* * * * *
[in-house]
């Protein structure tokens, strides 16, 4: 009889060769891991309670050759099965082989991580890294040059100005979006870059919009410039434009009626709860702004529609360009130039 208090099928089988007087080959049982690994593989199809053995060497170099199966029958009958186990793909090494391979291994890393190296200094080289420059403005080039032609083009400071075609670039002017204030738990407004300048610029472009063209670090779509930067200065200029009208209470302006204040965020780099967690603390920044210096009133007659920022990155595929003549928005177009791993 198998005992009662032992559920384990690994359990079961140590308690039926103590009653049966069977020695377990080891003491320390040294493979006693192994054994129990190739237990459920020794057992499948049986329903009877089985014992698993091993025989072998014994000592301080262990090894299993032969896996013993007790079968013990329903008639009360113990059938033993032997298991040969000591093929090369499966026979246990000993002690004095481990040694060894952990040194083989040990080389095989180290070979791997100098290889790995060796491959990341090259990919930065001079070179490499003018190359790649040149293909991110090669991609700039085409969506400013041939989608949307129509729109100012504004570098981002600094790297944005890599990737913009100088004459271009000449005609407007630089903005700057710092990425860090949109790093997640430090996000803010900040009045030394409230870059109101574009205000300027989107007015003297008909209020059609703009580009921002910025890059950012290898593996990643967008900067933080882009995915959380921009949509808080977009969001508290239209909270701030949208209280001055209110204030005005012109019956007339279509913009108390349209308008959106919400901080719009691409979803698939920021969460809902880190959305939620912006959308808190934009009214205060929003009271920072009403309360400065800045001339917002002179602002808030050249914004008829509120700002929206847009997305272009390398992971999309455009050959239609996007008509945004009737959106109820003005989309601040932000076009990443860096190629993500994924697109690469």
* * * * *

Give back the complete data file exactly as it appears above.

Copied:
[in-house]
């Protein structure tokens, strides 16, 4: 009889060769891991309670050759099965082989991580890294040059100005979006870059919009410039434009009626709860702004529609360009130039 208090099928089988007087080959049982690994593989199809053995060497170099199966029958009958186990793909090494391979291994890393190296200094080289420059403005080039032609083009400071075609670039002017204030738990407004300048610029472009063209670090779509930067200065200029009208209470302006204040965020780099967690603390920044210096009133007659920022990155595929003549928005177009791993 198998005992009662032992559920384990690994359990079961140590308690039926103590009653049966069977020695377990080891003491320390040294493979006693192994054994129990190739237990459920020794057992499948049986329903009877089985014992698993091993025989072998014994000592301080262990090894299993032969896996013993007790079968013990329903008639009360113990059938033993032997298991040969000591093929090369499966026979246990000993002690004095481990040694060894952990040194083989040990080389095989180290070979791997100098290889790995060796491959990341090259990919930065001079070179490499003018190359790649040149293909991110090669991609700039085409969506400013041939989608949307129509729109100012504004570098981002600094790297944005890599990737913009100088004459271009000449005609407007630089903005700057710092990425860090949109790093997640430090996000803010900040009045030394409230870059109101574009205000300027989107007015003297008909209020059609703009580009921002910025890059950012290898593996990643967008900067933080882009995915959380921009949509808080977009969001508290239209909270701030949208209280001055209110204030005005012109019956007339279509913009108390349209308008959106919400901080719009691409979803698939920021969460809902880190959305939620912006959308808190934009009214205060929003009271920072009403309360400065800045001339917002002179602002808030050249914004008829509120700002929206847009997305272009390398992971999309455009050959239609996007008509945004009737959106109820003005989309601040932000076009990443860096190629993500994924697109690469």